Commerce issued the same day new restrictions on export to Russia and Belarus of common chemicals such as ethanol, sulfur, and ammonia, as well as on export of items related to chemical and biological weaponry, quantum computing, and advanced manufacturing. Commerce also extended certain existing controls on Russia to include Belarus and issued new export license requirements for export to BIS-identified military end users (“MEUs”) linked to the Belarusian, Burmese, Cambodian, Chinese, Russian, and Venezuelan military or intelligence industrial bases. Exporters have a higher due diligence obligation to screen their partners for MEU activity.

Contact: Pat Sheehy

Quick takes

  • The Taiwan Policy Act of 2022 advanced out of the Senate Foreign Relations Committee on September 14, moving to the full Senate but facing uncertain prospects unless attached to the National Defense Authorization Act (NDAA). The bill provides for $4.5 billion in military financing and requires sanctions on certain Chinese officials and financial firms but does not include earlier proposed provisions to establish a senior U.S. diplomatic representative in Taiwan.  
  • President Biden issued on September 12 an executive order directing substantial federal investment in biotechnology across multiple sectors, including a reported $1.5 billion in expected DOD investments for bioindustrial manufacturing. Some media reporting picked up on food industry implications, though food was mentioned relatively little in the EO. 
  • Sweden’s razor-tight parliamentary elections shifted power to the hard right, resulting in Prime Minister Magdalena Andersson’s September 14 resignation and seen as part of a trend in European national politics. The change in government is not expected to impact Sweden’s planned accession to NATO.  


Federal Register Notices



  • H.R.8869 (Claudia, R-NY) Would deny U.S. entry to sanctions individuals pursuant to Executive Order 13876.
  • H.R.8868 (Steel, R-CA) Would repeal the sunset provision of the Iran Sanctions Act of 1996.
  • H.R.8852 (Jacobs, D-CA) Would direct the Secretary of Veterans Affairs to carry out a pilot program on food insecurity.
  • H.R.8842 (Chabot, R-OH) Would authorize the transfer of certain defense articles and services to Taiwan.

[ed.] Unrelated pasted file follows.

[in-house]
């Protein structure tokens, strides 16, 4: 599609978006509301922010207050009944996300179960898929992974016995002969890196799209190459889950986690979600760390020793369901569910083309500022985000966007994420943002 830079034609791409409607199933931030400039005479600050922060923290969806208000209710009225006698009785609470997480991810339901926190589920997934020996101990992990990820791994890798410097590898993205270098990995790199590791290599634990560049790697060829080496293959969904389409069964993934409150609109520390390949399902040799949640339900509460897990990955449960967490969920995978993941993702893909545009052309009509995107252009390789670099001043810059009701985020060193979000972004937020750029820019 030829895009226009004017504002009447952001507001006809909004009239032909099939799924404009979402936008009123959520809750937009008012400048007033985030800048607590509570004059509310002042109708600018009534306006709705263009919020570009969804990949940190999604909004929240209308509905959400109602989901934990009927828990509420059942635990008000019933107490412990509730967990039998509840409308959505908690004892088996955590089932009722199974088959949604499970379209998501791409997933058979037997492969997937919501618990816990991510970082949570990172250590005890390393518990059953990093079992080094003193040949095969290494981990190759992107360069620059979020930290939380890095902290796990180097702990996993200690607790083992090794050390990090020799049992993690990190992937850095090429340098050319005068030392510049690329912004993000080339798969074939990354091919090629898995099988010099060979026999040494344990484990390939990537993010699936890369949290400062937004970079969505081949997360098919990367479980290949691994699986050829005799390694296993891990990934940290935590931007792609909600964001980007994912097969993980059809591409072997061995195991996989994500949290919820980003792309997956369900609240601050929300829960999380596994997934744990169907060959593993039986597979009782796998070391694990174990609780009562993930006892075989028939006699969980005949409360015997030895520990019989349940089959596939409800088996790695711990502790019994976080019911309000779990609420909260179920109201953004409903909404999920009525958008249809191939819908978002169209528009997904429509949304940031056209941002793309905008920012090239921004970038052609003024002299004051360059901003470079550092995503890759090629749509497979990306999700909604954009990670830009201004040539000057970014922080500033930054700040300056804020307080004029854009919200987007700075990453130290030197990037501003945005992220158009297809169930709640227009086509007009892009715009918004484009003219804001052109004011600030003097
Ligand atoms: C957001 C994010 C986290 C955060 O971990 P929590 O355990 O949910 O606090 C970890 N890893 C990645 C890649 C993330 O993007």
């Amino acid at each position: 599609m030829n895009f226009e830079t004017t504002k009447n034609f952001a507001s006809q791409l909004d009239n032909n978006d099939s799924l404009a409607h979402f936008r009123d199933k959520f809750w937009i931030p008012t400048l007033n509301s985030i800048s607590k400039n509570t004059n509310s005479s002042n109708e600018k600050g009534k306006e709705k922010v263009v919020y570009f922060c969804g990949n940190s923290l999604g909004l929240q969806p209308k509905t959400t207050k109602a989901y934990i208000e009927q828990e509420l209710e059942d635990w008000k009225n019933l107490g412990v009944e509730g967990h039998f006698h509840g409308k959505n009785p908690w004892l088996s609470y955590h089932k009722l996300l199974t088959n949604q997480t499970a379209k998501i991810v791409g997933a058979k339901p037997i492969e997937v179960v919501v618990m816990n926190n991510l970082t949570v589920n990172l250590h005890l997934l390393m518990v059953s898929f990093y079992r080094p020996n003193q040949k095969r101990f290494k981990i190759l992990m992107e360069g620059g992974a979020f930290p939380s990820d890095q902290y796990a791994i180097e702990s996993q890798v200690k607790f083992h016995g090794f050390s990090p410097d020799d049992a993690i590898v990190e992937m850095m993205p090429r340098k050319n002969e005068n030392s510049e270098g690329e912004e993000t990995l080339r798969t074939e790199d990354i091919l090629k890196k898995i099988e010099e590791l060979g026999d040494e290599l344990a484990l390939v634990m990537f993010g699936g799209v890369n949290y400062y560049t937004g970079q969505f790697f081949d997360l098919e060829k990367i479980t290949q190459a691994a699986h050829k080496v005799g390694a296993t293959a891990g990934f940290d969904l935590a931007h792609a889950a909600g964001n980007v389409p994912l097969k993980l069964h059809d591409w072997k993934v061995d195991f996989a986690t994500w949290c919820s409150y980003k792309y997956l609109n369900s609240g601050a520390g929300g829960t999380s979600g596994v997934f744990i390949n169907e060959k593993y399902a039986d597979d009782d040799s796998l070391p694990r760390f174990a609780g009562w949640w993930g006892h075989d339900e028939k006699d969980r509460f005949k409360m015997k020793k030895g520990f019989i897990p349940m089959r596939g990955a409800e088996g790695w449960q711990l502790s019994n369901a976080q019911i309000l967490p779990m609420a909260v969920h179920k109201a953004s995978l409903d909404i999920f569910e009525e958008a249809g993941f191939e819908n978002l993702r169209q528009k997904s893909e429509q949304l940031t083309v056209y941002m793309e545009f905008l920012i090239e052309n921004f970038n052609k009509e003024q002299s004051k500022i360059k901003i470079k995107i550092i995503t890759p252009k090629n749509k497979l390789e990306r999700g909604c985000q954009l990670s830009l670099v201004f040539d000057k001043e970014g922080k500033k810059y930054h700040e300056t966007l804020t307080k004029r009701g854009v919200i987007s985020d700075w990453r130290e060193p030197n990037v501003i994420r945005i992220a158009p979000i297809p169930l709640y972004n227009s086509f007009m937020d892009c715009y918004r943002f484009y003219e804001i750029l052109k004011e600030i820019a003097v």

• H.R.8836 (Burgess, R-UT) Would exempt certain small companies that utilize foreign exchange from certain capital and margin requirements in order to enhance opportunities for small businesses to improve trade and export markets.
  • H.R.8813 (Sires, D-NJ) Would direct USG to support extending the mandate of the Independent International Fact-Finding Mission on Venezuela which is set to expire in September 2022.
  • H.R.8808 (Donalds, R-FL) Would acquire U.S. cobalt refining capacity.
  • H.R.8799 (Wenstrup, R-OH) Would promote freedom of information and counter censorship and surveillance in North Korea.
  • H.R.8783 (Jackson, R-TX) Would provide for emergency acquisition authority in the event of armed attack against a United States ally or partner by a foreign adversary of the United States.
  • H.R.8782 (Harshbarger, R-TN) Would require disclosure by Department of Homeland Security contractors of contracts with Chinese entities.


  • S.4856 (Cruz, R-TX) Would require the denial of admission to the United States for individuals subject to sanctions pursuant to Executive Order 13876.
  • S.4850 (Thune, R-SD) Would amend Public Law 117-169 to prohibit the EPA from using funds for livestock methane monitoring.
  • S.4848 (Graham, R-SC) Would provide for the designation of the Russian Federation as a state sponsor of terrorism.
  • S.4843 (Cruz, R-TX) Would permit visiting dignitaries and service members from Taiwan to display the flag of the Republic of China.
  • S.4824 (Menendez, D-NJ) Would provide for proper oversight of North Korea policy.
  • S.4820 (Lee, R-UT) Would protect communications networks from the Chinese Communist Party Espionage Act.
  • S.4815 (Capito, R-WV) Would simplify timelines and assure regulatory transparency.

Upcoming Congressional Hearings 





  • Robert Palladino, Deputy Executive Secretary of State
  • Elizabeth Irwin, Director for Cyber Policy and Programs, Office of the National Cyber Director

Want more scoops on personnel moves? Find the most recent Who’s Who here.


  • Funeral of Queen Elizabeth II (London), September 19
  • UN Private Sector Forum (New York), September 19  
  • UNGA general debate (New York), September 20-26 
  • Committee of Permanent Representatives in the European Union (Coreper) I & II (Brussels), September 21 
  • G20 Trade Ministerial (Bali), September 21-23

Looking farther ahead? Find the most recent full international events calendar here.